Post injection

I first had a steroid injection in my wrist in January for cts ,strange feeling in my hand and fingers but after 3 days all was good.
June the cts came back pain in wrist ,fingers and up to my elbow .
I returned to my doctor he told me I need an operation to solve my cts ,but as I'm having my other hand fused at the end of July
He gave me another steroid injection but told me it might not have the same effect as the first injection .

Within minutes of my second injection my fingers and thumb be came very hot and painful to move .
It is now 15days since my second injection my fingers (not little finger) are still painfully to move and touch ,it's hard to use this hand even to hold a knife or fork is painful.
My fingers feel maybe froze bit or burnt ?

After 9days I returned to the surgery ,a doctor gave me 30/500 co-codamol 1-2 tablets 4 times a day and inform me the doctor whom injected my must of touched a nerve .

I took these tablets for 4 days with no effect so retuned to my surgery and was seen by a different doctor who now has
Perscribed prednisolone5mg 6 to be taken in morning alongside 1omeprazole 20mg he informed me it will reduce the swelling.

I am worried my hand with cts has permently nerve damage or will not pain free before my other hand is operated on
In two weeks.


The most worried about complication of local steroid injection for carpal tunnel syndrome is accidental injection into the nerve. Usually this is avoided by asking the patient to report what they feel as the needle is inserted. If the needle hits the median or ulnar nerves it produces shock like sensations radiating into the fingers and if this is felt then the needle should be repositioned before anything is injected. If, despite these precautions, the injection is made directly into the nerve then one would generally expect the effects to be instantaneous, not a few minutes later, but this might be modified by variations in exactly what is being injected. In particular many people add a local anaesthetic to the injection and if a local is used then that will prevent the patient feeling much at all until it wears off. Because direct injection of the nerve is a very rare event it has not been systematically studied and we do not know that all the different steroid preparations available necessarily have the same effect, though there was an experimental study on animal nerves some years ago by Susan Mackinnon which suggested that some steroids might produce much more violent reactions than others in nerve. Other effects of local steroid injection include 'steroid flare' - increased pain in the region for a few days - and I have seen a couple of cases of damage to the circulation and gangrene of a fingertip. None of these sound a very good match for your symptoms at first hearing.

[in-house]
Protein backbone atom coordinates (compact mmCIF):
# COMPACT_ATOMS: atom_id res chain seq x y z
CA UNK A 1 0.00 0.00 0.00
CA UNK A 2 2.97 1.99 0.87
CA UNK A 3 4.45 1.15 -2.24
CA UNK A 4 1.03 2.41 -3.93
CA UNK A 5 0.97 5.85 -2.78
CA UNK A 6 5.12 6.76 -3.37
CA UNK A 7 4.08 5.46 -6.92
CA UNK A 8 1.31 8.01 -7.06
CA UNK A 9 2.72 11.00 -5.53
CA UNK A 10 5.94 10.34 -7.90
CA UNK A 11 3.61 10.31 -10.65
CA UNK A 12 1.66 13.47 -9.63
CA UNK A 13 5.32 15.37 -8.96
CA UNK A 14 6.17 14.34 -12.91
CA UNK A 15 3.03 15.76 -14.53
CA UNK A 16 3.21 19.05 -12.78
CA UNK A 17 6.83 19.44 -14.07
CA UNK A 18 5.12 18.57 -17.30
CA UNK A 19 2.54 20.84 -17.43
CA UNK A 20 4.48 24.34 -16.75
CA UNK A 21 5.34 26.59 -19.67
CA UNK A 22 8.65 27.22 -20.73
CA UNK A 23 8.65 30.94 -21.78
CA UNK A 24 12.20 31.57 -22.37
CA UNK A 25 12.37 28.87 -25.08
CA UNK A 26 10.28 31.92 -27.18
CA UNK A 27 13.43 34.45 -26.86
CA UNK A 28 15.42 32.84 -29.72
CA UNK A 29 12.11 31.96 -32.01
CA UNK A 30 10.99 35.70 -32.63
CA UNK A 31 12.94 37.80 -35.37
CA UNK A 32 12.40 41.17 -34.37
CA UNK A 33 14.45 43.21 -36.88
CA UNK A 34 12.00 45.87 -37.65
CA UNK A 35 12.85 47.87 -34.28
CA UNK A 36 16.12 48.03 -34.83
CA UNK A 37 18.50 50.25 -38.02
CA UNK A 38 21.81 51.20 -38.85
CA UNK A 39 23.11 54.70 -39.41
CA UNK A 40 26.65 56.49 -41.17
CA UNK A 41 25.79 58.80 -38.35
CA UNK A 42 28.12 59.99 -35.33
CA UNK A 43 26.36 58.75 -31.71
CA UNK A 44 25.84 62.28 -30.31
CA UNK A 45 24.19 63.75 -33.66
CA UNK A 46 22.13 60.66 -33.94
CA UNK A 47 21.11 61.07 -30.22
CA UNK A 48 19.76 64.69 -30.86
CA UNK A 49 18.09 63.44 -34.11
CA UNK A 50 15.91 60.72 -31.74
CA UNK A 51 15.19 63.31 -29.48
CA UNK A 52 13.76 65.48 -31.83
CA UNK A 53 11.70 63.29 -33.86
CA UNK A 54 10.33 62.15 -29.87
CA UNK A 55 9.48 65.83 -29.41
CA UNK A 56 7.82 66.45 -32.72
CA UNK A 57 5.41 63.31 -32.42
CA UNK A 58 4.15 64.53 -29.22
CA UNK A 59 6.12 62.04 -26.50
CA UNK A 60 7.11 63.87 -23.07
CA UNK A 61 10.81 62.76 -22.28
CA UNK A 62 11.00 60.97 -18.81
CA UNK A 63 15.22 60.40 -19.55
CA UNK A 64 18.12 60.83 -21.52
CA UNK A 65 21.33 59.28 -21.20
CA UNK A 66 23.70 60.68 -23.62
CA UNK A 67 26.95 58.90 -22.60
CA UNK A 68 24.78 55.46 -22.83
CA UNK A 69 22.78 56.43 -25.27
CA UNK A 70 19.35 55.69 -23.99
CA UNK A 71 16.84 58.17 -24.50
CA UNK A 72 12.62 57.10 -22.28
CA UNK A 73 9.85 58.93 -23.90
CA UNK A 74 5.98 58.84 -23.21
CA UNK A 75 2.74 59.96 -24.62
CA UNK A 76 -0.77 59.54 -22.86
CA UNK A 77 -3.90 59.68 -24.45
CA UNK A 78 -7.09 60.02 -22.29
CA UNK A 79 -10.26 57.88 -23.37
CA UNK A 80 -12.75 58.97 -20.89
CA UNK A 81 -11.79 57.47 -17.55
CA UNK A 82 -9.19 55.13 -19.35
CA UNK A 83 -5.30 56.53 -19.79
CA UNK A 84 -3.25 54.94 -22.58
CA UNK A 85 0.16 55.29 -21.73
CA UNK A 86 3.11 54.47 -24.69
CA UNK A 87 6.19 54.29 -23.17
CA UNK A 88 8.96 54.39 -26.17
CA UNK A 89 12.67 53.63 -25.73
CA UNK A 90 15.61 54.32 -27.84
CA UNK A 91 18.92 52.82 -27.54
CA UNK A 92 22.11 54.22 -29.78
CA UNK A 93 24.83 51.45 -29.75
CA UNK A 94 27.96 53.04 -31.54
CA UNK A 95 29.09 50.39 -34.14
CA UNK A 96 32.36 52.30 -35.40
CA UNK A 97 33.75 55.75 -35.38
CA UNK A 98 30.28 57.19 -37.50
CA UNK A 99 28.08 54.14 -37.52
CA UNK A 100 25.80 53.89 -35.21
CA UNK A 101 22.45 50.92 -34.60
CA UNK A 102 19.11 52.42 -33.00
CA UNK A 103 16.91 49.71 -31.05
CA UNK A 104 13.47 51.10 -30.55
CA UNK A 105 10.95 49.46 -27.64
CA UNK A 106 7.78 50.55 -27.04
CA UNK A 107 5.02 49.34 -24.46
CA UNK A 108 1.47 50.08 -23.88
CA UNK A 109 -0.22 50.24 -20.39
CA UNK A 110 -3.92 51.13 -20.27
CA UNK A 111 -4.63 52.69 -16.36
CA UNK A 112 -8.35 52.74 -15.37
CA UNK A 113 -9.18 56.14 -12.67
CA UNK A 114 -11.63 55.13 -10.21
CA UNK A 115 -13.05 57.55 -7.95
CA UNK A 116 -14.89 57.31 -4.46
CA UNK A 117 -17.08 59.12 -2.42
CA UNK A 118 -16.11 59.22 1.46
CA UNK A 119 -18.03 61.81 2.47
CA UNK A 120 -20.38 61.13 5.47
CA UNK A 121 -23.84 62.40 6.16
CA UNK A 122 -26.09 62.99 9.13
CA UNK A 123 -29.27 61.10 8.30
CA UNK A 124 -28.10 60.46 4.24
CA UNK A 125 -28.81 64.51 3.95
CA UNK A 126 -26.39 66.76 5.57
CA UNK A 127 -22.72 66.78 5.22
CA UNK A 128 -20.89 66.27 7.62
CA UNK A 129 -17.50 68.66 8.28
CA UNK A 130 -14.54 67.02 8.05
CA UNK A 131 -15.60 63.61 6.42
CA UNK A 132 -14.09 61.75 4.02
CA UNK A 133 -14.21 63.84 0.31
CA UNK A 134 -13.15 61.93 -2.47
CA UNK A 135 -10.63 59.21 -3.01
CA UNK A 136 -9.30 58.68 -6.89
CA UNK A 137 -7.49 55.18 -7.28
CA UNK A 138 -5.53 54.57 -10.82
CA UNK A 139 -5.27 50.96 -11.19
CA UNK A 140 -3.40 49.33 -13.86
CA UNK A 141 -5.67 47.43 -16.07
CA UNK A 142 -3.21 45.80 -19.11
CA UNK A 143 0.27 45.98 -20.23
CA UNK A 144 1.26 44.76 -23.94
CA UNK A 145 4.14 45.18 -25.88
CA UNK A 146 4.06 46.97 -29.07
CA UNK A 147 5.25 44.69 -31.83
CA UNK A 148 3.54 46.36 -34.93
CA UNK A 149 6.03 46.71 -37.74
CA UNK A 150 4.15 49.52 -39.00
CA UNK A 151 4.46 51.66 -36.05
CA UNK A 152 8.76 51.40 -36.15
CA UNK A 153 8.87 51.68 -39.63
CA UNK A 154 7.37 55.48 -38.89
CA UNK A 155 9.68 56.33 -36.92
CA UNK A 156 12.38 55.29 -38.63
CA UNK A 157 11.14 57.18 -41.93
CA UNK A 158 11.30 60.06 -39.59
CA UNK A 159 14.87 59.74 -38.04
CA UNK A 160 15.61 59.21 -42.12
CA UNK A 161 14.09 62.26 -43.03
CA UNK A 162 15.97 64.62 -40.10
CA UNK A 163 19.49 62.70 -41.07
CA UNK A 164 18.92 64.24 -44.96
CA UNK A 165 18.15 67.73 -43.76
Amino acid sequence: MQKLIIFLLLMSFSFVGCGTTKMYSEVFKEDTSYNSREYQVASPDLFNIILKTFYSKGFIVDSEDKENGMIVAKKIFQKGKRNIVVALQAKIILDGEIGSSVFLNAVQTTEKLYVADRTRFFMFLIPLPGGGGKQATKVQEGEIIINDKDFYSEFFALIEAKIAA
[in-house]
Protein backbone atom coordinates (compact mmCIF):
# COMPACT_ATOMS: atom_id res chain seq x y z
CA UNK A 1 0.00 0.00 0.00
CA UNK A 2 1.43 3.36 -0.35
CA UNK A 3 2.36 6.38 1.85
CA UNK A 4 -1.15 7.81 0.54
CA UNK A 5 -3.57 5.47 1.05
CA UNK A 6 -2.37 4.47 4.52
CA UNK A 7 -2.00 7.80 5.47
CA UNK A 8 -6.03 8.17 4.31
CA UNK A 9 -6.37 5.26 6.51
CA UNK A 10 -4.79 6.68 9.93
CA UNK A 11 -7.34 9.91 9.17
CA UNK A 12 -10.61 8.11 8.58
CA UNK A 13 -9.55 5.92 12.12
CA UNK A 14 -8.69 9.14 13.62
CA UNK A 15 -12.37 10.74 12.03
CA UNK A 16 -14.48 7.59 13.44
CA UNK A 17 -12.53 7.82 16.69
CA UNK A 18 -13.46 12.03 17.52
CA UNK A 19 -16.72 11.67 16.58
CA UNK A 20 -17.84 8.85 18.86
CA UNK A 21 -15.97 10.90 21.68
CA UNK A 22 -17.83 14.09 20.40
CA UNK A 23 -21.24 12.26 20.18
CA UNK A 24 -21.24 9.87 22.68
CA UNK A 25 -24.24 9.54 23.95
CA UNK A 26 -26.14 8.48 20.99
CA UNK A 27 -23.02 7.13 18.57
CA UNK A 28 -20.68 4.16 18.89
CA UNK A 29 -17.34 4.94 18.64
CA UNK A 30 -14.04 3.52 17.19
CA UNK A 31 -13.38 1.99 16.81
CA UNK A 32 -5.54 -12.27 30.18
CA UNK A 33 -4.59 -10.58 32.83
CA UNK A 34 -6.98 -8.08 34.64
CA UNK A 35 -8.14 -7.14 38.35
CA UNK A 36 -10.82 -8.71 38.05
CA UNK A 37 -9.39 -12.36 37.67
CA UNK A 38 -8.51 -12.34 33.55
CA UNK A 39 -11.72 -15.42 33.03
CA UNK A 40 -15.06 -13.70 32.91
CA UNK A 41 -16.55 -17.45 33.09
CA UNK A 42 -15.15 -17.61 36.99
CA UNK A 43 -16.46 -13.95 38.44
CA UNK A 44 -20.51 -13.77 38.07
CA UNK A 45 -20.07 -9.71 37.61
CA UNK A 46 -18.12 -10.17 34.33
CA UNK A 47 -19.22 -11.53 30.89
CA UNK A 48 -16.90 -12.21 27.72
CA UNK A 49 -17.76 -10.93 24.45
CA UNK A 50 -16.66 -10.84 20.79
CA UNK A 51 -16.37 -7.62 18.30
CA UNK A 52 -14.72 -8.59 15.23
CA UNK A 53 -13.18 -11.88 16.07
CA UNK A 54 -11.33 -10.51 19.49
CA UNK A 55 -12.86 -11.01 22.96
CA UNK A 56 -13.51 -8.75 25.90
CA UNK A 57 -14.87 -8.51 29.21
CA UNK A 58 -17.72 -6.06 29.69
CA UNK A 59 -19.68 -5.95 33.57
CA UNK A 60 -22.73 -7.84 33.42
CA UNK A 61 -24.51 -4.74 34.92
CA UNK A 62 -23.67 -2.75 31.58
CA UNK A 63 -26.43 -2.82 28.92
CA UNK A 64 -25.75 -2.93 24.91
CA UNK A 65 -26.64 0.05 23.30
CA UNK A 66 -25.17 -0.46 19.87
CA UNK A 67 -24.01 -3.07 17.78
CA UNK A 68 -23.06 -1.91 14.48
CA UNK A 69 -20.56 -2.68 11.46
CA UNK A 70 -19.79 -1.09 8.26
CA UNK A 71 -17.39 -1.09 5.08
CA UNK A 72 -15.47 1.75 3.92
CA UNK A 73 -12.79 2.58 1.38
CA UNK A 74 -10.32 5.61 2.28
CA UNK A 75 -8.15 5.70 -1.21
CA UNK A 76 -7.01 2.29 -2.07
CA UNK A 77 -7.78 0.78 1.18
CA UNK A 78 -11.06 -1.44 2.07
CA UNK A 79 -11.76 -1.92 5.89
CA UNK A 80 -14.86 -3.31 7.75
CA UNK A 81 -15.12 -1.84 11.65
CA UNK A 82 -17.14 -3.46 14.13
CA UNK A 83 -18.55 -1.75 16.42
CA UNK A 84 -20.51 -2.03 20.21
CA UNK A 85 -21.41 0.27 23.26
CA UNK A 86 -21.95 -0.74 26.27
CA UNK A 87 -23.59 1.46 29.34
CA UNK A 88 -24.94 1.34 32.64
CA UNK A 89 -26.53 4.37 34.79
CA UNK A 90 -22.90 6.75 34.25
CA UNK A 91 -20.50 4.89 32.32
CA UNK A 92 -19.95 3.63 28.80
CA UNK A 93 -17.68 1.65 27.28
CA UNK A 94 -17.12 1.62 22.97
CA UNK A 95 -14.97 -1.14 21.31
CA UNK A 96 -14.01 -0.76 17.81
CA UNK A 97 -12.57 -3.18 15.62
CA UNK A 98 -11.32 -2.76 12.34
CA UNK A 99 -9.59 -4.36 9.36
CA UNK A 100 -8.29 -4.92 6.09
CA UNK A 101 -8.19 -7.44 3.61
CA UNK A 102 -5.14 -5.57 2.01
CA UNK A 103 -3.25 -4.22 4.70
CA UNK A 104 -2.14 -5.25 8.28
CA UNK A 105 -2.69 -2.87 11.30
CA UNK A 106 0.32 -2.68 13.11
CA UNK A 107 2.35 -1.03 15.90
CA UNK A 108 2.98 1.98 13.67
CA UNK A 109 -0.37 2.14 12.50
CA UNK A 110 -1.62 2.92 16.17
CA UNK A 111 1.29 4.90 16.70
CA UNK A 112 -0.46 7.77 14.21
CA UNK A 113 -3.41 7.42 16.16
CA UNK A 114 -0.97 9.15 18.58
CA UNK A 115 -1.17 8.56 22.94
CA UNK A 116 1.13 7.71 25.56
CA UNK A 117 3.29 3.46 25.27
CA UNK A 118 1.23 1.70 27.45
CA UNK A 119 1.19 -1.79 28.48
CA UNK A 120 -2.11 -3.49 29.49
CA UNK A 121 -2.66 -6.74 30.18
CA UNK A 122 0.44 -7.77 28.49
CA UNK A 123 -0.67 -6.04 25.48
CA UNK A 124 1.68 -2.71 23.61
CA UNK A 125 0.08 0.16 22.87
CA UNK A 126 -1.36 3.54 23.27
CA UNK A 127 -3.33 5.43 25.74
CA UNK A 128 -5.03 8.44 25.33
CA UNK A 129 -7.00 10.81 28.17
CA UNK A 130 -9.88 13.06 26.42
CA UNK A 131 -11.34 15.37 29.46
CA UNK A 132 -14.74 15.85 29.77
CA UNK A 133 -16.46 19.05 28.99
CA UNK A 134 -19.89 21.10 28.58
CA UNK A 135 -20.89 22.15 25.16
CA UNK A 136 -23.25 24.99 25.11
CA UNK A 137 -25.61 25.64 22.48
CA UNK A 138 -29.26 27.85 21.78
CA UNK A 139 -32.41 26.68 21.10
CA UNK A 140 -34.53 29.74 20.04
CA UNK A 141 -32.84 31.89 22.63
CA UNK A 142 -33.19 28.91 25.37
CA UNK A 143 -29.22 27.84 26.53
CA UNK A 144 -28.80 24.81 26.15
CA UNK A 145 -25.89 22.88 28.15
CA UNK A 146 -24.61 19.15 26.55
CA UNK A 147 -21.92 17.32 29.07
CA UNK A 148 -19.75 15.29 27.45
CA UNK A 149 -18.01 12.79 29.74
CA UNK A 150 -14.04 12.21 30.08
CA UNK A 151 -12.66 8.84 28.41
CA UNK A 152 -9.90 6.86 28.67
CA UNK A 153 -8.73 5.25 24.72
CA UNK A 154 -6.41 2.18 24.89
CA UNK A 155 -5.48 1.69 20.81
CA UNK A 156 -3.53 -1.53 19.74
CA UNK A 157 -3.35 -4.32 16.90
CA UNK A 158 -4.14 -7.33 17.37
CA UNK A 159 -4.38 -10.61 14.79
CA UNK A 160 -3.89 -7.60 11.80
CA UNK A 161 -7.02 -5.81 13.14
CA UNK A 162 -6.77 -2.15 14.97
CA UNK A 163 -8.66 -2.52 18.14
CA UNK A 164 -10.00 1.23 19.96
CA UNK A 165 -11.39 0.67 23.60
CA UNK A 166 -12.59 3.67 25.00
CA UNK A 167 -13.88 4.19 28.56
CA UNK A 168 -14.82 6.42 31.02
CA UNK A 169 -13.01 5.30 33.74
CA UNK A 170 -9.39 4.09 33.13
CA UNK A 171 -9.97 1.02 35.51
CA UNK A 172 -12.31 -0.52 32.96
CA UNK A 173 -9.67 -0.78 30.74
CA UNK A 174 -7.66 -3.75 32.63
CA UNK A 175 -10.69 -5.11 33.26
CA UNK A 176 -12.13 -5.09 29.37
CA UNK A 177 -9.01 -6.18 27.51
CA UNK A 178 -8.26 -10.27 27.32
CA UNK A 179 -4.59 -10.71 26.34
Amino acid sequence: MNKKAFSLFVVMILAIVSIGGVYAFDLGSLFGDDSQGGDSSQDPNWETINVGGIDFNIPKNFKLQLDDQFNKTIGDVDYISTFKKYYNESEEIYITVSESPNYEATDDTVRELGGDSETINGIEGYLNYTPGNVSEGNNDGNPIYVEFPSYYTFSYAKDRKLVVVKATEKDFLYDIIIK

The use of oral prednisolone and omeprazole to treat this is interesting. I am assuming that all this has gone on in general practice in the UK. As usual if I were trying to analyse this scenario in one of my own patients I would want to know what the nerve conduction studies looked like before the offending injection, what they looked like when repeated after the problem had arisen and, in this case, almost certainly what the ultrasound shows, as direct intraneural injection sometimes leaves imaging changes of focal swelling of the nerve if you get to look at it soon enough after the injury. JB


Thank you for your reply
I had a cortisone injection
I live in ramsgate which is within your east kent region
Why do my fingers still hurt ,


It looks as though I haven't seen you since 2005 so clearly there has been a lot of history since then - and presumably no recent nerve conduction studies. 'Cortisone' is a pretty generic term and they may have used all kinds of different steroids while telling you it was a 'cortisone' injection I'm afraid. I can look at this but I will need a referral from your GP. JB


Thanks for your comments
Hopefully my GP will send a referral for me to visit you
I the near future


The quicker the better if we are wondering about possible intraneural injection - if they call me or fax through a request I'll squeeze you into the Thursday clinic. I just can't do it without some kind of referral in the current incarnation of the NHS - it would cause too much trouble with the financial contracting. JB

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